i just got given a bag of small disc's guy at work wanted to make a fogger and didnt realise he had to build an oscillator and drive them.... these look around 10 to 12 mm so under 1/2"

might have to use 1 under each string....

Check threads on this forum for piezo size. Really don't think size matters that much. I do know I read somewhere that you can actually wire to many piezo together.  Also that parallel wiring is better for piezo. Each piezo hot running it's own line to the output, or volume if your using one. 

If you did wire one under each string this is what will happen. You will have a spread of sensors picking up a single wave at different points. Because each piezo picks up all the vibrations in your guitar top. You'll end up with a lot of phasing. 

After countless tries. With three different pairs of piezo. I can't duplicate what happened with the first set. Not even with the first set. I've even tried different wiring configurations. The only good thing that's come out of this is I'm now really good at attaching wires to piezo. But that's not helping anyone. I'm not done beating this dead horse yet. Just putting it on a back burner till I find out how I can make this work. If someone can make a silent piezo underwater mic there has to be a way to make one for a CBG.

The only thing that positive that's come out of this is knowing that a dual wired piezo in this manner comes to squall at a higher volume level than a single wired piezo in the exact same position.  

Could the first try result have been due to a bad solder joint on the 2nd piezo? 

Hi, I have just finished a cbg that will be my "Frankenstein" test bed for the testing of Piezo transducers. See, you got me started Blue Rat.

Having installed hundreds of transducers over the years, in all types of instruments, I thought it may be an educational project, as and when I find the time. 

I will not be trying to eliminate feedback when using a piezo transducer pickup, as I feel the nature of the beast does not allow this, mainly due to the way it functions in a hollow chamber. Blue Rat has demonstrated how hard this can be.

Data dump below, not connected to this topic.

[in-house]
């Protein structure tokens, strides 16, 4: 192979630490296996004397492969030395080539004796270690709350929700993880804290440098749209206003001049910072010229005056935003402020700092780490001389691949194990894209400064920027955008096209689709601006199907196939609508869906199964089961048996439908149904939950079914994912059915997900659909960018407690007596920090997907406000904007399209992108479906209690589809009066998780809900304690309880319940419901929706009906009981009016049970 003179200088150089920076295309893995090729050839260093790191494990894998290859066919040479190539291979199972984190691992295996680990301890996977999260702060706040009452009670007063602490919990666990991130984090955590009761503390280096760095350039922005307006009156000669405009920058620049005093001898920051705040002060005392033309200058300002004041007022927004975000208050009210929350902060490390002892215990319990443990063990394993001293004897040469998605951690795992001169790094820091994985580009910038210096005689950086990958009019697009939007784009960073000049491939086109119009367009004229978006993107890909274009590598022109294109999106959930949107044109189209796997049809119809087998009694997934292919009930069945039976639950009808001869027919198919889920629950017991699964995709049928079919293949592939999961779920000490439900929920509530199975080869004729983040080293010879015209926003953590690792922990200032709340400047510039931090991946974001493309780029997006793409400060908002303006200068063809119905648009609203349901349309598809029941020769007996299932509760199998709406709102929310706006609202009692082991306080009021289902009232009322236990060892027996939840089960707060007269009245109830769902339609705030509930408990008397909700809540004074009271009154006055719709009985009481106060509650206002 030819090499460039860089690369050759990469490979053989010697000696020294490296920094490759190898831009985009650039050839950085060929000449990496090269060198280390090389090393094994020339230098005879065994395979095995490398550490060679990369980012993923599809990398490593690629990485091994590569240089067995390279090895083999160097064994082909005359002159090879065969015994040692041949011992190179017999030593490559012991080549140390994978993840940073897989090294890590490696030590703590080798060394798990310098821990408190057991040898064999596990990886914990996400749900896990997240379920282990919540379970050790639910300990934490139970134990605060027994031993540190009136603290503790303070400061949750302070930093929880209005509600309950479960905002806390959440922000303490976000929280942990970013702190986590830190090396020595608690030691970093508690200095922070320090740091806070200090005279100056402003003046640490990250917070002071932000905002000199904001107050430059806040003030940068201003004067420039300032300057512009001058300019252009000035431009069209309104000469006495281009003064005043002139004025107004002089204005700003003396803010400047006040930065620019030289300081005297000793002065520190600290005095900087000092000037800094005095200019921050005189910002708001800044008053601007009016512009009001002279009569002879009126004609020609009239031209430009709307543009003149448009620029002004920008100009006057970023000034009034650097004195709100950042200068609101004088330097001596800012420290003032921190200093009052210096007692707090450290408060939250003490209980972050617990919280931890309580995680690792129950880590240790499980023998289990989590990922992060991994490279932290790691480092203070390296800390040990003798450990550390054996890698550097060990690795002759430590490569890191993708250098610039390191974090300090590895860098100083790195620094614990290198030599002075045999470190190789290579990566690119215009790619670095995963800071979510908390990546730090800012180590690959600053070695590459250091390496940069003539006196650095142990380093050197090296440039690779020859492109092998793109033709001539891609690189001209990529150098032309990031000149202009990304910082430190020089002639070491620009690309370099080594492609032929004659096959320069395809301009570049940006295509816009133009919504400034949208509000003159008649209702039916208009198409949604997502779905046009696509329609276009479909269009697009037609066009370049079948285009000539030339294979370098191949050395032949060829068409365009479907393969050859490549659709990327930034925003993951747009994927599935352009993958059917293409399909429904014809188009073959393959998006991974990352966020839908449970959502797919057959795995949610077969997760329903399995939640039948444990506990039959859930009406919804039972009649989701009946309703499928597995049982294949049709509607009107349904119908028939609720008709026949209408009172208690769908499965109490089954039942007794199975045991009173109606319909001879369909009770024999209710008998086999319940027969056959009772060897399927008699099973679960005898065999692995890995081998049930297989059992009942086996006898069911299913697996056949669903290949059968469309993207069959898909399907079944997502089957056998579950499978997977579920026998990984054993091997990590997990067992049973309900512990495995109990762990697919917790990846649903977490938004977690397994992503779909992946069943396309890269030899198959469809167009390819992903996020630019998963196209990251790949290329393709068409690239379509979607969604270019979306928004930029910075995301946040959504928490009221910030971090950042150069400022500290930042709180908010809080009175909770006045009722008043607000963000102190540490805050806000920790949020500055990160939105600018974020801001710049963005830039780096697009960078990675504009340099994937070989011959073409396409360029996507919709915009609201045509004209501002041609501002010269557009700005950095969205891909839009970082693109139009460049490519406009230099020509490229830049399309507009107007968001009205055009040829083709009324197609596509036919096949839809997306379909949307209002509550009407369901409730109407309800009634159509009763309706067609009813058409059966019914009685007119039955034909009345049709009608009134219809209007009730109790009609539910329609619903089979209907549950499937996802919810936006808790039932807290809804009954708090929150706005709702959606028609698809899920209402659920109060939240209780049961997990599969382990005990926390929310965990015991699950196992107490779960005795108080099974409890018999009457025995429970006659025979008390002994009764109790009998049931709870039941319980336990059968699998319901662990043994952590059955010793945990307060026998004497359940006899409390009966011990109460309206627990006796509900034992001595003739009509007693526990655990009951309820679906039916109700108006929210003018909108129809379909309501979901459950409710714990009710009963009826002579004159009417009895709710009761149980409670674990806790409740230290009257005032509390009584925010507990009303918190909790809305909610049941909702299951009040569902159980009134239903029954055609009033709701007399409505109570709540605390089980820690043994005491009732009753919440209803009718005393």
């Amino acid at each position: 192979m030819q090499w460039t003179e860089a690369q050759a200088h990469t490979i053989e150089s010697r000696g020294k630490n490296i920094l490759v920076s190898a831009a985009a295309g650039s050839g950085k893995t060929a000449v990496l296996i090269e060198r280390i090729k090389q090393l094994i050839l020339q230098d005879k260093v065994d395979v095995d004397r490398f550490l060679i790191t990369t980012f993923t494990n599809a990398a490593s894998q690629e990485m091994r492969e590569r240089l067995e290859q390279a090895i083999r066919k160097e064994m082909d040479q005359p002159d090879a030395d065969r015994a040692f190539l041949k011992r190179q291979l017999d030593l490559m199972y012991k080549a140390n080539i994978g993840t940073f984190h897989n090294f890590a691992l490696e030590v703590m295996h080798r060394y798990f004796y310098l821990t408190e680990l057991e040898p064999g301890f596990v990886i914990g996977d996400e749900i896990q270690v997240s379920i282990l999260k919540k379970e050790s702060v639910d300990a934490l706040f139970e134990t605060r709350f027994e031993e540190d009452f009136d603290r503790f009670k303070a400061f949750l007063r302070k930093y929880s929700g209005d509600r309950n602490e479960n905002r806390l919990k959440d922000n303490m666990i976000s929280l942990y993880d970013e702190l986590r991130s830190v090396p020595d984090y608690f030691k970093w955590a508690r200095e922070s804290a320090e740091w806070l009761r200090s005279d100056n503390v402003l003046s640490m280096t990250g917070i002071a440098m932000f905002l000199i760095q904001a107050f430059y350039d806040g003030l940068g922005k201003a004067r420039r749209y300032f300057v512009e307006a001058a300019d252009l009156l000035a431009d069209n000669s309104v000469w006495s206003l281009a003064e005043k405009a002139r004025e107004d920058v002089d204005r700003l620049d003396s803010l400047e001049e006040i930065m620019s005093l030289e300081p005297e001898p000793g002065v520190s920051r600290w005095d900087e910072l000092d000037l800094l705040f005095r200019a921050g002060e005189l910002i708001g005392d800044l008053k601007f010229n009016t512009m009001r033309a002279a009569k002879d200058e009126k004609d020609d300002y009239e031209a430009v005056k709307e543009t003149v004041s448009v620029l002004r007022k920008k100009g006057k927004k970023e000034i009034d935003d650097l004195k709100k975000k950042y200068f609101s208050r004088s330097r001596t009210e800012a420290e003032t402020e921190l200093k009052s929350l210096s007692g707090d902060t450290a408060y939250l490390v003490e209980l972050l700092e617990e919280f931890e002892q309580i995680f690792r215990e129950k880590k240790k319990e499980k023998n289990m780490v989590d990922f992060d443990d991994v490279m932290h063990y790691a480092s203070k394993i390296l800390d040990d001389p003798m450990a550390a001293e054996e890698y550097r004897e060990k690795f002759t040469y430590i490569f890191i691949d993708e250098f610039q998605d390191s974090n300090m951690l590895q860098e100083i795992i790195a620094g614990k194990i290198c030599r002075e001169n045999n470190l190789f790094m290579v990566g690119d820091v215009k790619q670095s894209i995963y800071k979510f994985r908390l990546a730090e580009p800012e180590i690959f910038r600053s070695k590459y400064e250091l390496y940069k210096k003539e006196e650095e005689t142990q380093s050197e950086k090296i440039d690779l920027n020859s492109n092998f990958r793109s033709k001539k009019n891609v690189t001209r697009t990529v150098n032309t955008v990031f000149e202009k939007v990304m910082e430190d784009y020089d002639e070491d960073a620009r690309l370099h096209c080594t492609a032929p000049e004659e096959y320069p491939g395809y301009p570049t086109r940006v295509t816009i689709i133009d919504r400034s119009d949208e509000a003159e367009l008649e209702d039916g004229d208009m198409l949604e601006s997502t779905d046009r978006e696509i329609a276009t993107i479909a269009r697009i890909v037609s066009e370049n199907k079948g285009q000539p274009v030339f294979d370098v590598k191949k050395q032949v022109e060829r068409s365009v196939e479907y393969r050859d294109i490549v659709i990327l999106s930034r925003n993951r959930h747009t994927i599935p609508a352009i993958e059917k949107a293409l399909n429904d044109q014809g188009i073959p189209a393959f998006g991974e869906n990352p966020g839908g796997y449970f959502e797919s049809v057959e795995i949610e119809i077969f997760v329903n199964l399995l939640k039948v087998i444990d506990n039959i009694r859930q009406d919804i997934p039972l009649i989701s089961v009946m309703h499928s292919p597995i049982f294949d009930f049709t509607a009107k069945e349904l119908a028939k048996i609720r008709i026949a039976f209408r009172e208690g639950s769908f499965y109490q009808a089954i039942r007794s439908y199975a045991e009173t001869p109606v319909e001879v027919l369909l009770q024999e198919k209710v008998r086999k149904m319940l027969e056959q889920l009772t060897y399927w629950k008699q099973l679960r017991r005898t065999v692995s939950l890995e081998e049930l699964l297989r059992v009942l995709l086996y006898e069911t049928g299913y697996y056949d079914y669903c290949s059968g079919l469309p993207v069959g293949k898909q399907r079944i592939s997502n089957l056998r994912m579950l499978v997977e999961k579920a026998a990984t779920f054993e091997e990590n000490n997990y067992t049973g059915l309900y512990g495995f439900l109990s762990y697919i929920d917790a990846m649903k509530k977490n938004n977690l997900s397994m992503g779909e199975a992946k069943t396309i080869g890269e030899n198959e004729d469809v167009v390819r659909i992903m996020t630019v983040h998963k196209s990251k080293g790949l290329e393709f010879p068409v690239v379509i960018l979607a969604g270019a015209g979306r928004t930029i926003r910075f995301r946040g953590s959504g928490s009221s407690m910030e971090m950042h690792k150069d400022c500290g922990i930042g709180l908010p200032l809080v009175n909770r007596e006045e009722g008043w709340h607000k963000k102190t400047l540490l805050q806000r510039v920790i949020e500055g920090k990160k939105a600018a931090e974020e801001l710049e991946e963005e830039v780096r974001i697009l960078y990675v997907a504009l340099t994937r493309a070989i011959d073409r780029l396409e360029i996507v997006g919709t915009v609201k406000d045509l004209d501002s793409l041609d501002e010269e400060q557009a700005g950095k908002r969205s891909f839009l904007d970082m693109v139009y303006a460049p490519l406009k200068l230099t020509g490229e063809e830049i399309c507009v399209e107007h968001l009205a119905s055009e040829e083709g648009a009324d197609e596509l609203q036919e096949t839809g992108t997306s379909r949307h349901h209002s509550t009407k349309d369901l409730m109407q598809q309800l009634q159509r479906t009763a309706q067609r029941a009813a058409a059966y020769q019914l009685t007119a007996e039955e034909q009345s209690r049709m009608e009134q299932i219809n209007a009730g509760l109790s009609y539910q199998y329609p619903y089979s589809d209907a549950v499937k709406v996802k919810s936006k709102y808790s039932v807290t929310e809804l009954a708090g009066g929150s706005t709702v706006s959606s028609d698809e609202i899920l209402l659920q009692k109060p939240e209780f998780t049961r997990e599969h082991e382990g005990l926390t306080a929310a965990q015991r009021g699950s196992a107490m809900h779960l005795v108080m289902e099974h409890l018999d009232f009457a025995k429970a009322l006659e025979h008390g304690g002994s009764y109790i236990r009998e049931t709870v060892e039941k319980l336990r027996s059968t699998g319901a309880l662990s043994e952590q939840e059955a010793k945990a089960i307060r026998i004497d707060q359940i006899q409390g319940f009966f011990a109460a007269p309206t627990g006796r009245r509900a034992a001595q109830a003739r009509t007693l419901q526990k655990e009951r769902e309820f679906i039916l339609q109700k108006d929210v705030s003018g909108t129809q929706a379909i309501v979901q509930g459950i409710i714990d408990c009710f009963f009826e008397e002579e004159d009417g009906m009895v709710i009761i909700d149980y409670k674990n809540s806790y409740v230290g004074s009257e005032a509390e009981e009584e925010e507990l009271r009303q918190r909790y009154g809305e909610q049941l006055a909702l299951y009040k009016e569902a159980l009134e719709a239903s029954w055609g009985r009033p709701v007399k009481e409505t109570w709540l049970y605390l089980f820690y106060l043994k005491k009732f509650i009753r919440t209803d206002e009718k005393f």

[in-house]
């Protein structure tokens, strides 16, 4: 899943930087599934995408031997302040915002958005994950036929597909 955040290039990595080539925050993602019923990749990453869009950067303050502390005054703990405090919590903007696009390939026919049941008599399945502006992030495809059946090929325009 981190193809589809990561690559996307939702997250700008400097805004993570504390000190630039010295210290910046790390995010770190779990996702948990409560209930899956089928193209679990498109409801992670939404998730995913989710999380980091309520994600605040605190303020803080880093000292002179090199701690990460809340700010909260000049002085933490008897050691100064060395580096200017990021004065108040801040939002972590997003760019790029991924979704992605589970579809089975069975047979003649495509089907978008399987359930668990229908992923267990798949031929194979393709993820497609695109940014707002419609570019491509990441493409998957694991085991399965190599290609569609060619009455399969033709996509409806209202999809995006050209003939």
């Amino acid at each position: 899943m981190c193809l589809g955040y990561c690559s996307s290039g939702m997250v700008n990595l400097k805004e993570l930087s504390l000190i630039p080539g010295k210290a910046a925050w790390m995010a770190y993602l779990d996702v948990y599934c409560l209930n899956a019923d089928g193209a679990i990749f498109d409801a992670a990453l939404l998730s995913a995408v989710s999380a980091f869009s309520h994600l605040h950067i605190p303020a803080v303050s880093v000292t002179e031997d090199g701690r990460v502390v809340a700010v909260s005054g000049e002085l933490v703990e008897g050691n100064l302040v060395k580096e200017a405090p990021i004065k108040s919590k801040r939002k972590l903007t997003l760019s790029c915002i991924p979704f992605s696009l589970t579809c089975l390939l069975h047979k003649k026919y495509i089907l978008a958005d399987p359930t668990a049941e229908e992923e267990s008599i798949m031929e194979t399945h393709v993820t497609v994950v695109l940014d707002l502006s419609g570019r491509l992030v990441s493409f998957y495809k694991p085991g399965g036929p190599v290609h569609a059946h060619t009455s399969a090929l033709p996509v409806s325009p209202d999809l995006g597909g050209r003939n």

What I will do is mount transducers into this cbg in areas already suggested by members on here, and some ideas of my own, and test the tone, output and feedback qualities by switching between them. I will also have a pre amp fitted to test the effects when its  in or out of the loop. I will start a new thread for this.

Just a few things I'd like to comment on. B R,the backless box was for easy access, was the back replaced for testing?

Piezo size....As piezo transducers react to the tops vibrations the more sensitive the top to string vibration the smaller transducer would be used, a less responsive or laminated top may require the larger disc to get a suitable/similar output.

In my quick test in eliminating feed back the best result I got was to cover the soundhole. No feedback.

Taff 

Thanks Taffy, no the box was left open. I would cover the piezo with a small piece of 1/2 ply, a chunk of foam or one or two layers of corrugated cardboard. Or leave them open and strum the strings. The CBG is in a way that allows me to have free access to the strings. This allowed me to strum them derring the testing. All with the box open and the piezo 12 inches away from the speaker. All the piezo are the same 27mm size. The idea was to create a worst case scenario for the piezo. This way the wiring setup itself would be tested. I found that it didn't matter what I covered the disks up with. Each different wiring I tried would feedback at the same volume level no matter what I covered it with, or left them uncovered. The best results are from the wiring diagram in the first post but with both black wire grounds wired to ground. 

Hi, I mentioned the back of the cbg as I thought that may have been a more of a worst case scenario with the back fitted. As is normally the case the air/soundwave pressure in the box would have been added to the top vibrations [pressure] creating a more realistic situation. I think this is why I could cancel  the feedback in my closed box with soundhole, by limiting air movement/pressure in the box, by covering the soundhole. Doing this I thing broke or limited the feedback loop between box and speaker. 

All very interesting.

Anyway here's "Frank" waiting for the transplants.....5-6 transducers, volume pot, jack and preamp. I built this in a way that allows me to remove the neck from the closed box, or remove the neck and lid as one unit [still strung up and tuned] to allow for operations inside.

Cheers Taff